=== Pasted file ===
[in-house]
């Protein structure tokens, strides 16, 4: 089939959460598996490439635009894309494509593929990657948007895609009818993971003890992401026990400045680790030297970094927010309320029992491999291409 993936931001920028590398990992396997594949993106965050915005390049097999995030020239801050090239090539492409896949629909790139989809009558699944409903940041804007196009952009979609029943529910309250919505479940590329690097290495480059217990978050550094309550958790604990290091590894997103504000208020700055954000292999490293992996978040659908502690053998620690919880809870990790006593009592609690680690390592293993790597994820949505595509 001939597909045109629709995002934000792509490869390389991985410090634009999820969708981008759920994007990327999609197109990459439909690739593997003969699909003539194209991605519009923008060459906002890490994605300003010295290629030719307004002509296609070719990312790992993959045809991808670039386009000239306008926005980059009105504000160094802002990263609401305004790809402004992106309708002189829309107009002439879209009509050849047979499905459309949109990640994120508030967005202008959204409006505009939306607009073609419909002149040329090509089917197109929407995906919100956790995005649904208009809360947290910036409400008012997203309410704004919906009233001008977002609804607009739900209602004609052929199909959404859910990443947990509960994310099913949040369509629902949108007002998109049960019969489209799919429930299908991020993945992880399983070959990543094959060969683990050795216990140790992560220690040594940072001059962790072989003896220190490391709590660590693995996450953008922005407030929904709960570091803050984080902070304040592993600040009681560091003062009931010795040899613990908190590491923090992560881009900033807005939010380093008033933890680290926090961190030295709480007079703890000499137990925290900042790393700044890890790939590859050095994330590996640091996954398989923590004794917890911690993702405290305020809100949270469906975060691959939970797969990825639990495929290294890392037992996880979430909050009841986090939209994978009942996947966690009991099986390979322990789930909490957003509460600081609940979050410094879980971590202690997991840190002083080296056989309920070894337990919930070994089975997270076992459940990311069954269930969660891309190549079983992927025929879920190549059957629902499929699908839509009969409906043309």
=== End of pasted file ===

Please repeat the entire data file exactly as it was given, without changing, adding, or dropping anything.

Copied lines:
[in-house]
């Protein structure tokens, strides 16, 4: 089939959460598996490439635009894309494509593929990657948007895609009818993971003890992401026990400045680790030297970094927010309320029992491999291409 993936931001920028590398990992396997594949993106965050915005390049097999995030020239801050090239090539492409896949629909790139989809009558699944409903940041804007196009952009979609029943529910309250919505479940590329690097290495480059217990978050550094309550958790604990290091590894997103504000208020700055954000292999490293992996978040659908502690053998620690919880809870990790006593009592609690680690390592293993790597994820949505595509 001939597909045109629709995002934000792509490869390389991985410090634009999820969708981008759920994007990327999609197109990459439909690739593997003969699909003539194209991605519009923008060459906002890490994605300003010295290629030719307004002509296609070719990312790992993959045809991808670039386009000239306008926005980059009105504000160094802002990263609401305004790809402004992106309708002189829309107009002439879209009509050849047979499905459309949109990640994120508030967005202008959204409006505009939306607009073609419909002149040329090509089917197109929407995906919100956790995005649904208009809360947290910036409400008012997203309410704004919906009233001008977002609804607009739900209602004609052929199909959404859910990443947990509960994310099913949040369509629902949108007002998109049960019969489209799919429930299908991020993945992880399983070959990543094959060969683990050795216990140790992560220690040594940072001059962790072989003896220190490391709590660590693995996450953008922005407030929904709960570091803050984080902070304040592993600040009681560091003062009931010795040899613990908190590491923090992560881009900033807005939010380093008033933890680290926090961190030295709480007079703890000499137990925290900042790393700044890890790939590859050095994330590996640091996954398989923590004794917890911690993702405290305020809100949270469906975060691959939970797969990825639990495929290294890392037992996880979430909050009841986090939209994978009942996947966690009991099986390979322990789930909490957003509460600081609940979050410094879980971590202690997991840190002083080296056989309920070894337990919930070994089975997270076992459940990311069954269930969660891309190549079983992927025929879920190549059957629902499929699908839509009969409906043309």